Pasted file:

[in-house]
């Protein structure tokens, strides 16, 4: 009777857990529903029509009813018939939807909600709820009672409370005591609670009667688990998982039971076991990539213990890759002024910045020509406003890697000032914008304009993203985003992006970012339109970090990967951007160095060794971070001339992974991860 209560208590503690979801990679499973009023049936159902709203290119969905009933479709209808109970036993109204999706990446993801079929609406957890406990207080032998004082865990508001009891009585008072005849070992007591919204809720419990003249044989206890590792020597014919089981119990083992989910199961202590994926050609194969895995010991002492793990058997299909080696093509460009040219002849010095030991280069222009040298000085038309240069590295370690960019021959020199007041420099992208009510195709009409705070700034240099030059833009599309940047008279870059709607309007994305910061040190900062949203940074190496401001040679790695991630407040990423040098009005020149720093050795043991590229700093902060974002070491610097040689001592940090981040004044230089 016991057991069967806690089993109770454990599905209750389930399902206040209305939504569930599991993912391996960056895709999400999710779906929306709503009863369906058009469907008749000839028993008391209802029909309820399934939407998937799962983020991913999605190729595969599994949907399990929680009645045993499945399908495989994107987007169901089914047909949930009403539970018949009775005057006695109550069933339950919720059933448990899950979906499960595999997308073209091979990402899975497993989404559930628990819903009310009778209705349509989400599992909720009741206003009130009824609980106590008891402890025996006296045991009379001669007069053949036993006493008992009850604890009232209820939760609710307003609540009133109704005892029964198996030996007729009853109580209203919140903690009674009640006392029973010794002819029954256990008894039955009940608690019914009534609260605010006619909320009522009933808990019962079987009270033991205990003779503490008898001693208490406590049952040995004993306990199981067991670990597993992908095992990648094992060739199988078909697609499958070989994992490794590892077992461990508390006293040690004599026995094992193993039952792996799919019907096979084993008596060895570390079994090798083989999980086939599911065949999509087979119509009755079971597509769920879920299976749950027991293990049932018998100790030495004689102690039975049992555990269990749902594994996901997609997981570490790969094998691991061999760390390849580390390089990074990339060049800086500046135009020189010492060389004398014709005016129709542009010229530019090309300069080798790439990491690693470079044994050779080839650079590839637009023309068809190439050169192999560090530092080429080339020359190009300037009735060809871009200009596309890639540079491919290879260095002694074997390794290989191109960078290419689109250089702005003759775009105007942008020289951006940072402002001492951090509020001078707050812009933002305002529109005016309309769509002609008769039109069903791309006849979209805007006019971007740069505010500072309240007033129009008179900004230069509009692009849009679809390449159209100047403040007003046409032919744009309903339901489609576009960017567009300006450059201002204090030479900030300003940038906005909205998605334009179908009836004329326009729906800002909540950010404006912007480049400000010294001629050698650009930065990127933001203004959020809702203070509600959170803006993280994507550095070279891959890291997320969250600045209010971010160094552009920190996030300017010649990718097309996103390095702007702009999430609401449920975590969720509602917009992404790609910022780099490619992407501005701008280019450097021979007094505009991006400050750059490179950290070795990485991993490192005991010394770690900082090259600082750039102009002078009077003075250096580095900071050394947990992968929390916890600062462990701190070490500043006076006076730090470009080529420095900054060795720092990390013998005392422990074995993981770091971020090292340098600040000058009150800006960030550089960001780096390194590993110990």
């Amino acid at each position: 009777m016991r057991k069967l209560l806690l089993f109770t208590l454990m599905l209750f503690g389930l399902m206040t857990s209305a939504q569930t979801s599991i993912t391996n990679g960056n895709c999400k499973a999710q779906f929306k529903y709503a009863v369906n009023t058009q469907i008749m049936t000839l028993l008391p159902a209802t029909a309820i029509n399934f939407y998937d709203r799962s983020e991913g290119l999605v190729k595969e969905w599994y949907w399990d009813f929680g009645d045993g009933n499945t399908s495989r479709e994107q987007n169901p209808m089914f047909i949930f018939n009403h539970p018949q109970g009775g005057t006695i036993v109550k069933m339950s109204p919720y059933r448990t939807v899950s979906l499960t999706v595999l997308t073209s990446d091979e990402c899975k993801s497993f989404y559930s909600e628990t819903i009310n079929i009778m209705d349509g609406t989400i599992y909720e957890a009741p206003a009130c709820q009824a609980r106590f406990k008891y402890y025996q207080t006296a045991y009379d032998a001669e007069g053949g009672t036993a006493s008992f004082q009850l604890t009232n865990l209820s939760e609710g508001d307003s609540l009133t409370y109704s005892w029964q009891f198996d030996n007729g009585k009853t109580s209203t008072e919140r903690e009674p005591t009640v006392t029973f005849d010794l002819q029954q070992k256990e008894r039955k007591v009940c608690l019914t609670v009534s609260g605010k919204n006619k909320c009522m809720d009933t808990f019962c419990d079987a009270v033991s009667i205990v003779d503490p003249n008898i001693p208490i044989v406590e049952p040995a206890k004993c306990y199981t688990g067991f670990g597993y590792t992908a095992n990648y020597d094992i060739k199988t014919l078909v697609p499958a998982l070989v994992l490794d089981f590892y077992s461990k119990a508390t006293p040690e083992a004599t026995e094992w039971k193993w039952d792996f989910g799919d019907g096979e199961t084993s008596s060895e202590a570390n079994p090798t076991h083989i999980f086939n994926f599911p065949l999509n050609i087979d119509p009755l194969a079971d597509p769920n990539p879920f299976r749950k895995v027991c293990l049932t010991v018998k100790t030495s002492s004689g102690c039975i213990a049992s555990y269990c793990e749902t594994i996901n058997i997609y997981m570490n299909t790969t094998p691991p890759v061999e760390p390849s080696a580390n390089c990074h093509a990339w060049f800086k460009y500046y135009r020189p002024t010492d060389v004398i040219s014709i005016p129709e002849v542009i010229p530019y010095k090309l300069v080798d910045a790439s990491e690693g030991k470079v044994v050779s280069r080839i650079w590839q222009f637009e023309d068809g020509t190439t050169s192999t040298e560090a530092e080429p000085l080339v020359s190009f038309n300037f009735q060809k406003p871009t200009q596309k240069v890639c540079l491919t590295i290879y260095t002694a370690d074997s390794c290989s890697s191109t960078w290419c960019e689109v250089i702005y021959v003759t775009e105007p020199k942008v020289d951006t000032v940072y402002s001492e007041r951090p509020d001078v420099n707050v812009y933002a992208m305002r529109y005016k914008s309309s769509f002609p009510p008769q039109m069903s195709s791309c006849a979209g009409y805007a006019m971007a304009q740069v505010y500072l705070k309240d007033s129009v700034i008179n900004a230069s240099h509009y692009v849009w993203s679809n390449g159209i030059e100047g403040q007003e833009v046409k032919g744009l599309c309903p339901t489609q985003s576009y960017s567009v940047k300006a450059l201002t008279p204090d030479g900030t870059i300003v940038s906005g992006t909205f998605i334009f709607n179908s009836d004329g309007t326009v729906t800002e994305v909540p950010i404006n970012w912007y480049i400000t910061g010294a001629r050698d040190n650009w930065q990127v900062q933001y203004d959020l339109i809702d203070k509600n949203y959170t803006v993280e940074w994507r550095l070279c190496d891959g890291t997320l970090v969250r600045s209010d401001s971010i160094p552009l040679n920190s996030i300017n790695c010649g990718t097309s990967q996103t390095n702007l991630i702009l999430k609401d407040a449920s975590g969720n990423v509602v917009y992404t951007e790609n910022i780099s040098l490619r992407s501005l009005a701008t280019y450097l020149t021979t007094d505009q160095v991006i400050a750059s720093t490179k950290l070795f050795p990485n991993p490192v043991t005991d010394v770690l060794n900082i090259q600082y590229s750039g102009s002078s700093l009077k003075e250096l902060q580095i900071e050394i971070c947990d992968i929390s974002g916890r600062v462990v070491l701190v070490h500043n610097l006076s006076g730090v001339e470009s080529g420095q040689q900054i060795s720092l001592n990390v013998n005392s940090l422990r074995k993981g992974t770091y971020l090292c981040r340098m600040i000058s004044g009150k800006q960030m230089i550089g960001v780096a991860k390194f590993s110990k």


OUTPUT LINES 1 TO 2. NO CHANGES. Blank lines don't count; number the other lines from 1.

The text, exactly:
[in-house]
């Protein structure tokens, strides 16, 4: 009777857990529903029509009813018939939807909600709820009672409370005591609670009667688990998982039971076991990539213990890759002024910045020509406003890697000032914008304009993203985003992006970012339109970090990967951007160095060794971070001339992974991860 209560208590503690979801990679499973009023049936159902709203290119969905009933479709209808109970036993109204999706990446993801079929609406957890406990207080032998004082865990508001009891009585008072005849070992007591919204809720419990003249044989206890590792020597014919089981119990083992989910199961202590994926050609194969895995010991002492793990058997299909080696093509460009040219002849010095030991280069222009040298000085038309240069590295370690960019021959020199007041420099992208009510195709009409705070700034240099030059833009599309940047008279870059709607309007994305910061040190900062949203940074190496401001040679790695991630407040990423040098009005020149720093050795043991590229700093902060974002070491610097040689001592940090981040004044230089 016991057991069967806690089993109770454990599905209750389930399902206040209305939504569930599991993912391996960056895709999400999710779906929306709503009863369906058009469907008749000839028993008391209802029909309820399934939407998937799962983020991913999605190729595969599994949907399990929680009645045993499945399908495989994107987007169901089914047909949930009403539970018949009775005057006695109550069933339950919720059933448990899950979906499960595999997308073209091979990402899975497993989404559930628990819903009310009778209705349509989400599992909720009741206003009130009824609980106590008891402890025996006296045991009379001669007069053949036993006493008992009850604890009232209820939760609710307003609540009133109704005892029964198996030996007729009853109580209203919140903690009674009640006392029973010794002819029954256990008894039955009940608690019914009534609260605010006619909320009522009933808990019962079987009270033991205990003779503490008898001693208490406590049952040995004993306990199981067991670990597993992908095992990648094992060739199988078909697609499958070989994992490794590892077992461990508390006293040690004599026995094992193993039952792996799919019907096979084993008596060895570390079994090798083989999980086939599911065949999509087979119509009755079971597509769920879920299976749950027991293990049932018998100790030495004689102690039975049992555990269990749902594994996901997609997981570490790969094998691991061999760390390849580390390089990074990339060049800086500046135009020189010492060389004398014709005016129709542009010229530019090309300069080798790439990491690693470079044994050779080839650079590839637009023309068809190439050169192999560090530092080429080339020359190009300037009735060809871009200009596309890639540079491919290879260095002694074997390794290989191109960078290419689109250089702005003759775009105007942008020289951006940072402002001492951090509020001078707050812009933002305002529109005016309309769509002609008769039109069903791309006849979209805007006019971007740069505010500072309240007033129009008179900004230069509009692009849009679809390449159209100047403040007003046409032919744009309903339901489609576009960017567009300006450059201002204090030479900030300003940038906005909205998605334009179908009836004329326009729906800002909540950010404006912007480049400000010294001629050698650009930065990127933001203004959020809702203070509600959170803006993280994507550095070279891959890291997320969250600045209010971010160094552009920190996030300017010649990718097309996103390095702007702009999430609401449920975590969720509602917009992404790609910022780099490619992407501005701008280019450097021979007094505009991006400050750059490179950290070795990485991993490192005991010394770690900082090259600082750039102009002078009077003075250096580095900071050394947990992968929390916890600062462990701190070490500043006076006076730090470009080529420095900054060795720092990390013998005392422990074995993981770091971020090292340098600040000058009150800006960030550089960001780096390194590993110990």